H.R. slows the pace for Bad Brains return 


Expectations were high for the return of legendary Washington, D.C.-based punk band Bad Brains to the Music Farm, and all eyes were on unpredictable lead singer H.R. (short for Human Rights). He has a history of erratic stage performances and there's no doubt that he's an eccentric guy. His energy level wavered at times, but he didn't blow it.

Following opening sets from Santa Cruz, Calif.-based punks Birdhand and local indie band the Shaniqua Brown, Bad Brains hit the stage and played a mix of their classic thrash anthems and reggae-styled originals. The extreme tempo changes between songs caught people off guard and even left some disappointed. A few of the younger fans seemed confused that they played reggae at all.

When Bad Brains cranked it up, though, they killed it. They're still a solid band. Guitarist Dr. Know (a.k.a. Gary Miller) hasn't lost his chops. "Attitude" started things off, and "Banned in D.C." showed up about halfway through the set. The show lost some momentum after that, and H.R. even sat on the drum riser at one point.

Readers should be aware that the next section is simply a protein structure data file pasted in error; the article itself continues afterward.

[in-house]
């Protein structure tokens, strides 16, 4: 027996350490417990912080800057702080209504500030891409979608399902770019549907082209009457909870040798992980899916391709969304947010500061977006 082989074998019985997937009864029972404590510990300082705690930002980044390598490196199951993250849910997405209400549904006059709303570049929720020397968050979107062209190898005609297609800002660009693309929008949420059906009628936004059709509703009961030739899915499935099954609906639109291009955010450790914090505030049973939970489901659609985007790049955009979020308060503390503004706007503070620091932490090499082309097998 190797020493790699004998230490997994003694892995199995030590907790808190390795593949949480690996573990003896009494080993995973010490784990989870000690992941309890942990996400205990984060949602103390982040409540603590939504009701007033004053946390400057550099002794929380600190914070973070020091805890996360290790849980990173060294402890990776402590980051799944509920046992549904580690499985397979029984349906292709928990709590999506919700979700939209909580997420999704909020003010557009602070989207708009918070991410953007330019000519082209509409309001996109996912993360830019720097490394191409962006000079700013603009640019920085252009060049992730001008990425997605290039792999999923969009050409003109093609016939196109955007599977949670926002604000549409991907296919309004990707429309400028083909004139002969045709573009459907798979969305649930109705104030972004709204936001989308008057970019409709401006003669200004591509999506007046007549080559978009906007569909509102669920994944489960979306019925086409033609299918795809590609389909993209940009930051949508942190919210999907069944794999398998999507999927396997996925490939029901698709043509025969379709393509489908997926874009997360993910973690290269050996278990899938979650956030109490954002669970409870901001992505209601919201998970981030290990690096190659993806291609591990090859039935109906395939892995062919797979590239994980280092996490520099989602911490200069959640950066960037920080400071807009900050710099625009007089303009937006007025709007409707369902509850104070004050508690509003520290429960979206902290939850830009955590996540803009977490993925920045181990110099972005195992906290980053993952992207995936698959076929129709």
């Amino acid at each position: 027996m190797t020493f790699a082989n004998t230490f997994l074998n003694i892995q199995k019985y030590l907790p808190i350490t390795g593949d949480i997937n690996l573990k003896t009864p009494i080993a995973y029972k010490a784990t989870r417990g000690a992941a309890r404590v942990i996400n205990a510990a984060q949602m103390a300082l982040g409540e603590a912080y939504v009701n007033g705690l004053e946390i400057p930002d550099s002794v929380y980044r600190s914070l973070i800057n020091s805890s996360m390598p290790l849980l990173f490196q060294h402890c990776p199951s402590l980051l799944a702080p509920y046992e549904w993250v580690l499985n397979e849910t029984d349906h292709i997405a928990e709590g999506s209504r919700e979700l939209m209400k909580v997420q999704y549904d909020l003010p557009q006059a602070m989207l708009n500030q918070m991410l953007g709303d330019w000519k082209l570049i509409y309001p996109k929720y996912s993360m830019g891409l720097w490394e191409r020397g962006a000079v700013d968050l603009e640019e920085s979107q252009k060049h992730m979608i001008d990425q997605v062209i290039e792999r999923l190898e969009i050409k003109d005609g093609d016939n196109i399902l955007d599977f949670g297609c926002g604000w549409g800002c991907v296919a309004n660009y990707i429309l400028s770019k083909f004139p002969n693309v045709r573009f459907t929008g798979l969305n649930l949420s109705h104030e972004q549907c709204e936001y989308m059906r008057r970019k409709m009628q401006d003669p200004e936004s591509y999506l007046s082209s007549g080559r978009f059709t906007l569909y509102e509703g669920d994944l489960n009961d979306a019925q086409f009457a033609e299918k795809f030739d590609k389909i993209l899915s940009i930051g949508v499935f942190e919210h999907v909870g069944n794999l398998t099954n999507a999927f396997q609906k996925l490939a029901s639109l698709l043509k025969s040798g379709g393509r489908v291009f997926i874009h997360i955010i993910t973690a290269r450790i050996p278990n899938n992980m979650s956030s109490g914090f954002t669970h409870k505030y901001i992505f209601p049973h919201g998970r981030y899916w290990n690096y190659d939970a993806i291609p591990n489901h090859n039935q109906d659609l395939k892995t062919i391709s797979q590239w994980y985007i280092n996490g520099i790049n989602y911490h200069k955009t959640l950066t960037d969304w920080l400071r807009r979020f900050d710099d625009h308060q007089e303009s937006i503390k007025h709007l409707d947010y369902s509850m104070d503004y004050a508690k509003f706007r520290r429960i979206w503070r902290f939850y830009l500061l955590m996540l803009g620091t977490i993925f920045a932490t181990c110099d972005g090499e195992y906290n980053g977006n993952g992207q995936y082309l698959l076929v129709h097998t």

By the time the first chords of "Re-ignition" came across the PA, the crowd was hungry to get the pit going again. They surged forward to catch the last bit of intensity of the show. "Pay to Cum" followed along with a searing "I Against I." Drummer Earl Hudson kept up a strong and complex beat.

H.R.'s voice didn't quite soar over the classic anthems like it used to. During some of the slower songs, he seemed to check out and did a kind of silent pantomime that imitated singing. But for most of the show, he did pretty well, compared to past shows where he just stared at the crowd.

On a side note, local band Shaniqua Brown made a strong impression with their opening set on the punk veterans who came out of the woodwork for the show. Afterward, outside the club, you could hear people grumbling about H.R. but raving about seeing Shaniqua Brown for the first time.

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